Mercury, Nev. Homeland Security Director Tom Ridge on Wednesday toured the Nevada Test Site and proclaimed afterward that it provides a "sterling" facility to train the United States' anti-terrorism forces.
"It's one thing to hear about it, and to read about it, and it's another thing to see it," Ridge told Sen. Harry Reid, D-Nev., after viewing a mock exercise in which SWAT teams and others overwhelmed squads attempting to take over a nuclear laboratory for its fuel rods.
Reid and Gov. Kenny Guinn had invited Ridge to visit the Nevada Test Site, hoping the White House would declare it the National Center for Counter-Terrorism because of its size and accommodations to train emergency crews to deal with radiological, biological, chemical and other weapons of mass destruction.
Ridge stopped short of endorsing that notion, noting that other government facilities also train personnel to fight terrorists in the United States and abroad.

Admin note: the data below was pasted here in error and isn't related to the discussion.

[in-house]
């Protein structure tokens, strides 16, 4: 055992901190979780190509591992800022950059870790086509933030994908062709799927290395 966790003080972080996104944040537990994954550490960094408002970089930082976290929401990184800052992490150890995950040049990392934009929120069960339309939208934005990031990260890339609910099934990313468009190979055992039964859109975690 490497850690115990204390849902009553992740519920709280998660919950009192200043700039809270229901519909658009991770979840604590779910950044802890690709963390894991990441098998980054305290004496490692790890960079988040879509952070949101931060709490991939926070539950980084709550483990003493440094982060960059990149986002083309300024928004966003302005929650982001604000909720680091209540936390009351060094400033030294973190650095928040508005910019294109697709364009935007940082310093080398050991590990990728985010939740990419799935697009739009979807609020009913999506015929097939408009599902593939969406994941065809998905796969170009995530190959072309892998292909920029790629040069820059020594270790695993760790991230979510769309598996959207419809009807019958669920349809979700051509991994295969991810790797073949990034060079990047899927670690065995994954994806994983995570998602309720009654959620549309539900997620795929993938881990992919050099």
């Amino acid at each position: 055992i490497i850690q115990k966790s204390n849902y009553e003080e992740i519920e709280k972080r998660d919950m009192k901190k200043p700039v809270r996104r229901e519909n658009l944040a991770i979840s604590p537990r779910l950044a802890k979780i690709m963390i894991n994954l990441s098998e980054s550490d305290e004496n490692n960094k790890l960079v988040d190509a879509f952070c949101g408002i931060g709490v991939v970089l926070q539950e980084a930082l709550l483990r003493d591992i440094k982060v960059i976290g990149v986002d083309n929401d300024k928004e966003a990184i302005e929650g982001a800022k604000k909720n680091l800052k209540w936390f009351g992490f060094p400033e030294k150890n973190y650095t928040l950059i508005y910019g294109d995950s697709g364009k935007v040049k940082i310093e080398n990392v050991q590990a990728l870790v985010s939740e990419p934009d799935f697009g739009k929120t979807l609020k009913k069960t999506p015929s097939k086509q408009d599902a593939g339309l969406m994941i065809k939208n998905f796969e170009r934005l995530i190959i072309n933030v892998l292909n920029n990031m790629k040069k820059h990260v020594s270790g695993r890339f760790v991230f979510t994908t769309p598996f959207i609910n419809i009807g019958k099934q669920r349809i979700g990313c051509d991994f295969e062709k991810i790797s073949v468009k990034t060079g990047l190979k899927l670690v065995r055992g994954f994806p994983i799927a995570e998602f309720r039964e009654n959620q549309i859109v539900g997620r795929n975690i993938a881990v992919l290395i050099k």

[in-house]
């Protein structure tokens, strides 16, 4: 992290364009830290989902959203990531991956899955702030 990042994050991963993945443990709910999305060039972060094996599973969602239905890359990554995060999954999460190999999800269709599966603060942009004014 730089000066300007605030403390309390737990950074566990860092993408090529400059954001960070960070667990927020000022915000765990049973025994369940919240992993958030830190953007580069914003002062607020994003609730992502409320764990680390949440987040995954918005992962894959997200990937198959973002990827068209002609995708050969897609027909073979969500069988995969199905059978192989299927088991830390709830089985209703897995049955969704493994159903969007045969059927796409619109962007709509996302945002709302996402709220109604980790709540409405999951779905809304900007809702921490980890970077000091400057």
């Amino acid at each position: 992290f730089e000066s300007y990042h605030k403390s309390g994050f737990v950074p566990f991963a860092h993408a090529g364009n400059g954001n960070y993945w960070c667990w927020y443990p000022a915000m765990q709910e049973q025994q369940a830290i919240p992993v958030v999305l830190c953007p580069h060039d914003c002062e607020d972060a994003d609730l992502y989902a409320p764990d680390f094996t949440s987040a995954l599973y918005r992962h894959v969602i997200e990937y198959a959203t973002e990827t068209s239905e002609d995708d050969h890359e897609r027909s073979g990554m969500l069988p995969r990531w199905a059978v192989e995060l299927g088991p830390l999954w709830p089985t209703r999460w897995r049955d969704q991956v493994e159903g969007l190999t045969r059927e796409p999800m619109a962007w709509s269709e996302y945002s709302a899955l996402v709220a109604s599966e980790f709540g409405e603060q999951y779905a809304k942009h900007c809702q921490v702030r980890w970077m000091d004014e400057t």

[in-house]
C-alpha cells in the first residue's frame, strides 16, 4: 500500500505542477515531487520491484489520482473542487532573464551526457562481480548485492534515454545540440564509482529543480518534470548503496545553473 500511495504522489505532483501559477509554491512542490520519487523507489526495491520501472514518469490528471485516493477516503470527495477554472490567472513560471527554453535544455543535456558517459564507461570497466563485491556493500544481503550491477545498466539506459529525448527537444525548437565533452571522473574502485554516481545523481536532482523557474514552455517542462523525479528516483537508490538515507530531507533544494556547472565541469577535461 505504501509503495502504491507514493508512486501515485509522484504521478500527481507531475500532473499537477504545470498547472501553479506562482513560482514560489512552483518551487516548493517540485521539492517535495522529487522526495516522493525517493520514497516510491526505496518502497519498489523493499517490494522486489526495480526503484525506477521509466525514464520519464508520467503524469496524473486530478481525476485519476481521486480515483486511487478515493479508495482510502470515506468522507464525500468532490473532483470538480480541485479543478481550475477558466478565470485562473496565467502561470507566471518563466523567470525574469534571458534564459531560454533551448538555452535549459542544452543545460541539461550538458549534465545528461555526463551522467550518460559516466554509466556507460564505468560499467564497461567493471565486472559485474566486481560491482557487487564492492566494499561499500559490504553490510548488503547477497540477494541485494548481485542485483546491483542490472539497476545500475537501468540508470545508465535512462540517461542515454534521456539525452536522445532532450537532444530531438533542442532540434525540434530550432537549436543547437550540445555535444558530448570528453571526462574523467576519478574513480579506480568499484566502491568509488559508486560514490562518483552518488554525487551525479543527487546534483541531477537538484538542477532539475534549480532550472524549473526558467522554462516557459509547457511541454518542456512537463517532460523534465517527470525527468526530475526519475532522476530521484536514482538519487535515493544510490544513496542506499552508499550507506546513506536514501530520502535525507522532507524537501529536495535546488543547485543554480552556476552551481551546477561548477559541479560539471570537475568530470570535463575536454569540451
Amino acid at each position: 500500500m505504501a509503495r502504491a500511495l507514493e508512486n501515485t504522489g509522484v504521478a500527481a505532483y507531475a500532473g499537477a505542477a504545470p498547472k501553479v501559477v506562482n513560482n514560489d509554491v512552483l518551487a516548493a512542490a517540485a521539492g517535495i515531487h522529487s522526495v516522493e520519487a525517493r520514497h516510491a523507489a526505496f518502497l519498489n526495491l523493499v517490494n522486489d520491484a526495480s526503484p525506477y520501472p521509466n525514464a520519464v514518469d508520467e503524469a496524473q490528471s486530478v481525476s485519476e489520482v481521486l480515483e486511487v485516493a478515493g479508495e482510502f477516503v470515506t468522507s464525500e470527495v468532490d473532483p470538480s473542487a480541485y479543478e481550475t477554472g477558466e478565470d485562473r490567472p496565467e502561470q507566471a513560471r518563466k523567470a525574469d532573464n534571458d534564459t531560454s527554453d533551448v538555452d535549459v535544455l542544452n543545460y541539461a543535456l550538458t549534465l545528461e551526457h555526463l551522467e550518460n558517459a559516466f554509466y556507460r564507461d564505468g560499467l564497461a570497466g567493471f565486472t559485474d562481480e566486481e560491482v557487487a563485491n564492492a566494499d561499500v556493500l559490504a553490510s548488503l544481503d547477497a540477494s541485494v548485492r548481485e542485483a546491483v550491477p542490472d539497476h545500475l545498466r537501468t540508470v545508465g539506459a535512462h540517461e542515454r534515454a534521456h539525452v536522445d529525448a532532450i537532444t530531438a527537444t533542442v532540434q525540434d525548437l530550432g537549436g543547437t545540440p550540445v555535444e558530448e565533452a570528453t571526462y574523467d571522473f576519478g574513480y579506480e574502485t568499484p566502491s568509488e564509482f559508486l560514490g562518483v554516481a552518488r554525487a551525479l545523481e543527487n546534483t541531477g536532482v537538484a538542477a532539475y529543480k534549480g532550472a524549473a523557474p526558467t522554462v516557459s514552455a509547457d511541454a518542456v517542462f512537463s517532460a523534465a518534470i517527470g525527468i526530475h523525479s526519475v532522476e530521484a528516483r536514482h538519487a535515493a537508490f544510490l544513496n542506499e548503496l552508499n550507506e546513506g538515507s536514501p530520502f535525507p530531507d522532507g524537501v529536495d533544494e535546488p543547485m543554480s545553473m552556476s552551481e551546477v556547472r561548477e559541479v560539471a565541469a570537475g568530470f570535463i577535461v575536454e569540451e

Nonetheless, Ridge said, "I give a sterling endorsement of the facility, and I'll work with Congress, the secretary of Energy and the Department of Defense to integrate what we can here."
The idea of establishing a single anti-terrorism training facility "is a very intriguing option to create," Ridge said. "I'm impressed with this facility. This is the only one with so many dimensions."
The Nevada Test Site, where 928 nuclear detonations occurred from 1951-92, has in recent years been used by the Justice Department and other agencies to train first responders firefighters, paramedics, bomb squad members, hazardous materials experts and others who would arrive at a scene involving exposure to wide-scale lethal weapons.
They practice in full gear, set off explosions and release low levels of radioactive material to add real-life stress to the training exercises.
Funding for the site has increased markedly since the Sept. 11 terrorist attacks an initial $7.5 million immediately after the attacks, an additional $10 million later and, in President Bush's current budget, another $10 million.
The facility, operated by the National Nuclear Security Administration, trains about 3,000 people a year, and hopes with increased funding to train 16,000 people next year.